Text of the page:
The Concept of the "Stretch Date"

Unless you are a very savvy collector, it is likely that many of the preconceptions you have about building your set(s) of choice are wrong. One of the most egregious mistakes that I see set collectors make has to do with the decision of what grade to purchase a specific date.

If you are collecting a long-involved series such as Liberty Head quarter eagles or Liberty Head eagles, you are aware of how daunting the road ahead seems. You have well over 100 date/mint combinations to purchase and many of these are issues which are truly rare (and expensive) in higher grades.

The single biggest mistake I see collectors make is that they overbuy the common dates in their series, and they underbuy the keys. Let’s use the Liberty Head eagle series to illustrate this.

Liberty Head eagles were made from 1838 through 1907 and nearly every date struck prior to 1880 is rare in higher grades. But many of these dates are condition rarities (they are rare only in high grades) while others are absolute rarities (they are rare in all grades).

Unless you have an extremely deep budget, you aren’t going to be able to buy all 175+ in finest available grades. You have to make smart buying decisions and one of these is figuring which dates are worth “stretching” on to buy.

My point in this blog is that many coins simply aren’t worth stretching for, unless you are assembling an all-time best collection.

Let me give you some specific examples, related to the Liberty Head eagle series.

In this series, the Carson City dates are some of the rarest, most popular and most expensive issues. Many of the pre-1880 dates are worth stretching for, especially ones like the 1870-CC, 1873-CC, 1878-CC, and the 1879-CC. The savvy collector has to approach the CC eagles from the 1880’s and the 1890’s differently.

Let’s look at the 1891-CC as this is the closest thing to a “generic” in the area of Carson City eagles.

1891-CC $10.00

1891-CC $10.00

The 1891-CC is scarce in MS63, very rare in properly graded MS64 and exceedingly rare in MS65. The following price chart is an interesting study:

  • PCGS MS63:  $5,500-6,500
  • PCGS MS64:  $14,000-16,000
  • PCGS MS65:  $75,000-100,000 (hypothetical prices; none yet graded)

To me, it seems obvious that the best value grade for the 1891-CC eagle is MS63. An MS64 is probably the right grade for the type collector seeking a single high grade CC eagle. The MS65—if it ever comes available—seems like an incredibly bad value to me. As a serious date collector, it makes sense to me to limit your spending on this reasonably ho-hum date to $5,500-6,500. This will buy you a nice coin and one which shouldn’t pale in appearance when compared to the typical MS64 of this date.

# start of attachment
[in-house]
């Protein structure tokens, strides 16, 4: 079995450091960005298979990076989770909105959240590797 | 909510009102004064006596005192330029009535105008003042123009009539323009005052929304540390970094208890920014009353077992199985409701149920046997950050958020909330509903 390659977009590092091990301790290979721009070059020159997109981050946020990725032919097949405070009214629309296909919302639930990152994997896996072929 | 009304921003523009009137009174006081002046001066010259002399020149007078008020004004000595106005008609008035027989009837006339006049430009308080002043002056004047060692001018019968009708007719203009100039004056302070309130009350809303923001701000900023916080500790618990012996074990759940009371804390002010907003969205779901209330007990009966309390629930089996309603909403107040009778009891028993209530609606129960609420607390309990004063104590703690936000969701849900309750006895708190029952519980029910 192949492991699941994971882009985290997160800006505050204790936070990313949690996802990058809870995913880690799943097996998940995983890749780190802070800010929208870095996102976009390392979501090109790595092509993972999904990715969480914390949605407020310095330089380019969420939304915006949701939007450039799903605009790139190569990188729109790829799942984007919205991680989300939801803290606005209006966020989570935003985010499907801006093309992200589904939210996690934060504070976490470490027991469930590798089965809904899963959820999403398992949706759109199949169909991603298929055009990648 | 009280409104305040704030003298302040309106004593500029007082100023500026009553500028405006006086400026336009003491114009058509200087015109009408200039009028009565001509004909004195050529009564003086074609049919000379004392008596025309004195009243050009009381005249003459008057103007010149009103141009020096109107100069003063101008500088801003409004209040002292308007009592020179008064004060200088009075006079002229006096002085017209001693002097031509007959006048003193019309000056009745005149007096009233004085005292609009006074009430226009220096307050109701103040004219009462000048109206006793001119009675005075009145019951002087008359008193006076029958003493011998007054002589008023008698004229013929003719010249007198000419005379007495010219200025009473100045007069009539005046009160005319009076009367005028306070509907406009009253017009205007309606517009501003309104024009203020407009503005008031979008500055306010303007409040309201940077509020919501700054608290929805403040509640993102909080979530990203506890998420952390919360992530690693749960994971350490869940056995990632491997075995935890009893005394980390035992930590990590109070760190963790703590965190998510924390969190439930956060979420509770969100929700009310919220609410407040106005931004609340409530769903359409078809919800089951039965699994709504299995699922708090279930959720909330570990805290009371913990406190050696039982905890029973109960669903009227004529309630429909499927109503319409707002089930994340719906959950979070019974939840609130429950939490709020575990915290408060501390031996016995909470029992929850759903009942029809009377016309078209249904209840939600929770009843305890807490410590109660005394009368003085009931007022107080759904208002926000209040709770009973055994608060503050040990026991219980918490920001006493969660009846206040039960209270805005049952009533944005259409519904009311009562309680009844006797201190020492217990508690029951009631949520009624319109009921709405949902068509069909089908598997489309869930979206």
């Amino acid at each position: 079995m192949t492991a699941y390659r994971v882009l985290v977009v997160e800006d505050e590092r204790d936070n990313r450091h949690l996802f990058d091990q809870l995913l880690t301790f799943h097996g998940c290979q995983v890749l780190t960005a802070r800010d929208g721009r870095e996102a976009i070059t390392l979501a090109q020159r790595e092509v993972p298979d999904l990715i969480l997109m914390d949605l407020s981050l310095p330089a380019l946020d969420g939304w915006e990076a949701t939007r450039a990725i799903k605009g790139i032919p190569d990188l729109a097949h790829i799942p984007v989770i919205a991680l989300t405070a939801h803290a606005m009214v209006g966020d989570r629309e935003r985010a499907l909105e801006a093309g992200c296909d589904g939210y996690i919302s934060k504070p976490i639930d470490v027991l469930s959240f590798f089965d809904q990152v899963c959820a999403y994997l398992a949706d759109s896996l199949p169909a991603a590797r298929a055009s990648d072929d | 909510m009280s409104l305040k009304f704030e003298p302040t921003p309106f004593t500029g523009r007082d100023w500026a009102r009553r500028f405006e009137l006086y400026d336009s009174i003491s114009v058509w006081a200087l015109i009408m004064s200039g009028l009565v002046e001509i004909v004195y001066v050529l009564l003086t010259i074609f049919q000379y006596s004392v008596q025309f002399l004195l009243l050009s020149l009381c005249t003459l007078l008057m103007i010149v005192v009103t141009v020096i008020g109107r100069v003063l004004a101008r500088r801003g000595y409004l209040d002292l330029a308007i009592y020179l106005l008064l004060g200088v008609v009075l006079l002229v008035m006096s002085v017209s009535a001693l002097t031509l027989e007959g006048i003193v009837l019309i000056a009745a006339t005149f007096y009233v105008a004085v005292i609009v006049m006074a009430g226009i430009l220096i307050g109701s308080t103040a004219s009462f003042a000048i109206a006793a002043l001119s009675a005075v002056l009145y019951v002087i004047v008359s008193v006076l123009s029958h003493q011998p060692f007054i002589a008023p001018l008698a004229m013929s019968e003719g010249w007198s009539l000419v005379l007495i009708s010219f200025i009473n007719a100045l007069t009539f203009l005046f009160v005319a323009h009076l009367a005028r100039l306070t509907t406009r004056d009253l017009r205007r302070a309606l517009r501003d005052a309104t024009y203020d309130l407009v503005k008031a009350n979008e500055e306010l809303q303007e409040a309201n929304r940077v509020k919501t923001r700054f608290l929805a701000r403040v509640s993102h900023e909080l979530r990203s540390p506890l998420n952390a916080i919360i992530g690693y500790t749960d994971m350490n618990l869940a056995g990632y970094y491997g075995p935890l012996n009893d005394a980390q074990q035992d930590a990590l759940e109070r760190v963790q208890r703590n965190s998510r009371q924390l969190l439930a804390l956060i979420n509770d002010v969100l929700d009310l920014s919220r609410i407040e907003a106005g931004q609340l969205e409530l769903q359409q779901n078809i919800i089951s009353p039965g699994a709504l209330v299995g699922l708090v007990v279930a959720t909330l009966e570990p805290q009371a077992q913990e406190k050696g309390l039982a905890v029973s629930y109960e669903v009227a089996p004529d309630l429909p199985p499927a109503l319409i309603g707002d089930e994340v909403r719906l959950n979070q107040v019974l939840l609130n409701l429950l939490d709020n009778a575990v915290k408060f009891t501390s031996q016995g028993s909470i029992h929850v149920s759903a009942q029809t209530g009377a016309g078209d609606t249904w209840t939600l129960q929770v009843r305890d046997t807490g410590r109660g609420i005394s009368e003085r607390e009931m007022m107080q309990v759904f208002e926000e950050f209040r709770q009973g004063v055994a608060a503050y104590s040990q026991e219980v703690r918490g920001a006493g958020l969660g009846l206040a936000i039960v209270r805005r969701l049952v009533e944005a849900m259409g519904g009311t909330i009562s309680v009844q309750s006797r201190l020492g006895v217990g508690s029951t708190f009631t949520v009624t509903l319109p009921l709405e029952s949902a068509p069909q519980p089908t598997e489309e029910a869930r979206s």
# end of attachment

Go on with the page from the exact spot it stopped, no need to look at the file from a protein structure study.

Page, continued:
I think every series has a certain percentage of issues which are “stretch dates.” I would estimate that this is in the 15-25% range, meaning that the long, long Liberty Head eagle series (which consists of over 175 issues) has maybe 30-40 dates which the smart collector will stretch on.

What factors constitute a stretch date? These differ from series to series but in the various 18th and 19th century gold series, I’d list these factors as being significant:

  • The coin is an absolute rarity. Ideally, it has a total surviving population of fewer than 100 coins.
  • The coin fits into one or more of the following categories: very low mintage, one-year type or first-year-of-issue, has multiple levels of demand.
  • The coin isn’t an esoteric variety or a little-known issue. Its rarity is easily evident to even the casual collector.

What are the stretch dates for each series? If you want to know the answers, you’ll have to wait for my series of articles about stretch dates which will be published on this site in the coming months. In the meantime, I’d like to hear your opinion about stretch dates in your series of choice.